Search ForexCrunch

The rate cut was the least effective policy option that the European Central Bank had and the euro is now higher than before the cut, say Simon Smith of FxPro. So, a negative deposit rate could could be seen in the first quarter of 2014, and the impact could be strong.

In the interview below, Smith also explains what could push the Fed into action in December, the factors moving the yen and more.

Simon has over seventeen years experience of macro forecasting and investment strategy research. Prior to joining  FxPro  in May 2010, Simon was a consultant with Thomson Reuters, having spent four years as Chief Economist at Weavering Capital.  He has held economic and strategy positions with Standard & Poor’s, together with consultancy firms 4Cast and MMS International.  Simon holds an MSc. in Economics from the University of London and a BSc. from Brunel University.

  1. Do you think that the ECB will leave policy unchanged in December after moving in November? Or could lower inflation figures (and a potential for even lower ones after the deal with Iran) push Draghi to further action?

I don’t see them moving again in December. They need to be both creative and bold in terms of their further policy measure(s) from here, not least because as I said before the event, the rate cut was the least effective option available to them.   On a trade weighted basis, the currency is now higher vs. the time of the rate cut, partly because the move in market interest rates was minimal at best.   I would see a move to a negative deposit rate in the first quarter, which would be a more negative move for the currency that this month’s rate cut.

  1. Fed: how much weight does the upcoming Non-Farm Payrolls report have on the decision to taper or not to taper in December?

Of course, it’s pretty crucial given their dual mandate (prices and employment), together with the fact that forward guidance is linked to achieving an unemployment rate of 6.5%. But I think more important has been the successful separation that the Fed has achieved between quantitative easing and rate hikes. Back in early September, futures were pricing Fed rates near 1% by the middle of 2015.   Now it is 0.25%.   That’s a big change and comes despite the fact that some are now thinking tapering could be seen in December.   Markets are no longer spooked into thinking tapering means an imminent tightening of rates. This is more bearish for the dollar and equities, but not drastically dollar bearish, because lower stocks and outflows from emerging markets will still provide dollar support from the tapering decision. Another decent report could well see tapering in December, but it’s this separation that will have paved the way for the Fed to achieve this.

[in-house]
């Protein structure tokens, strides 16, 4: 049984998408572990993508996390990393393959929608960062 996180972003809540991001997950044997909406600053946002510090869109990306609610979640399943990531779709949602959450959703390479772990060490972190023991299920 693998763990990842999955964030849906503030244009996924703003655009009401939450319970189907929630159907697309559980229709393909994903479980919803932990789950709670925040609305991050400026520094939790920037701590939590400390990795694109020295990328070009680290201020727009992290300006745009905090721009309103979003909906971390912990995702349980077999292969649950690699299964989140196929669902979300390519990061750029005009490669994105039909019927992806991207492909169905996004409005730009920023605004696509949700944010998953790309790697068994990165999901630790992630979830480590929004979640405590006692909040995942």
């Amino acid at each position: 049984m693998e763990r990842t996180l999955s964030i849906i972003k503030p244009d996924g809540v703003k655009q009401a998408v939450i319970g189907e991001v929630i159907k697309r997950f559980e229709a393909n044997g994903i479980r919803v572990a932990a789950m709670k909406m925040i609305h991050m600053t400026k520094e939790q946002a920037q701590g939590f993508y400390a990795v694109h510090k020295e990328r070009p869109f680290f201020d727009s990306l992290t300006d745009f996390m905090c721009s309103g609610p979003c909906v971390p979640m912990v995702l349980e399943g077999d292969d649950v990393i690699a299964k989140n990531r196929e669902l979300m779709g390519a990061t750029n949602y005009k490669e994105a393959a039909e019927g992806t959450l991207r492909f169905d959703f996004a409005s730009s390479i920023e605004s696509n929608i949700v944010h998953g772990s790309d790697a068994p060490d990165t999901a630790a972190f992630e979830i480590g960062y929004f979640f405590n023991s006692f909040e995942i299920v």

1. Will low inflation / deflation be an important theme in 2014?

Naturally it depends where you are. In the US, much of the weaker inflation has come from energy, so I would not see it as an issue. The same largely holds true for the UK.   The Eurozone, as a whole, is where the greater risks lie and the ECB have been pretty slow to realise this. Don’t forget it was only two years ago that the ECB were hiking rates.   Also, it’s the periphery where low inflation rates are more prominent, because with currency devaluation out of the question, then lower inflation relative to the core is one of the adjustment mechanisms by which these countries can become internally more competitive. The price also has to be higher inflation vs. Germany and higher absolute levels of inflation for Germany, but that is not something Germany is going to accept, for many reasons.   The key thing is that globally quantitative easing has not delivered the higher levels of inflation that many were both anticipating and fearing.

  1. New Zealand enjoyed positive economic indicators and now has a lower exchange rate. Is the ground set for a rate hike sooner than later?

I’m not so sure. Data has been OK, but the economy is not running away and I think the exchange rate could play an important role in the early part of next year. The Aussie still looks vulnerable and the RBA is becoming more vocal and we are seeing AUDNZD at fresh lows for the year.   The risk is that a stronger currency does the tightening for the RBNZ, allowing rates to remain on hold for the first half of the year.

  1. The yen resumed its falls due to various reasons. What factors will have the strongest impact on further weakening of the Japanese currency: the Nikkei, QE tapering, safe haven related moves, etc.?

There is a lot of talk about the yen resuming its weakening trend and on the charts, we’ve certainly broken through some key levels on USDJPY.   After the Fed’s move to separate tapering from tightening, I am not seeing tapering as being massively dollar positive. That said, I do see USDJPY moving higher in the first quarter, but it’s not going to be anything like the moves were seeing in the same period a year ago. Inflation is falling short of expectation and progress on Abe’s third arrow of structural reforms is proving pretty weak.   The past twenty years in Japan has been littered with periods whereby politicians promise loads and deliver very little.   There is a real risk that Abenomics falls into that very full dustbin of disappointment.   That said, the introduction of the Nippon savings account and the weakened current account position do make the yen a structurally weaker currency that before, which is why I think the weakening trend will continue.

Further reading:  New ECB measures could be introduced in December or January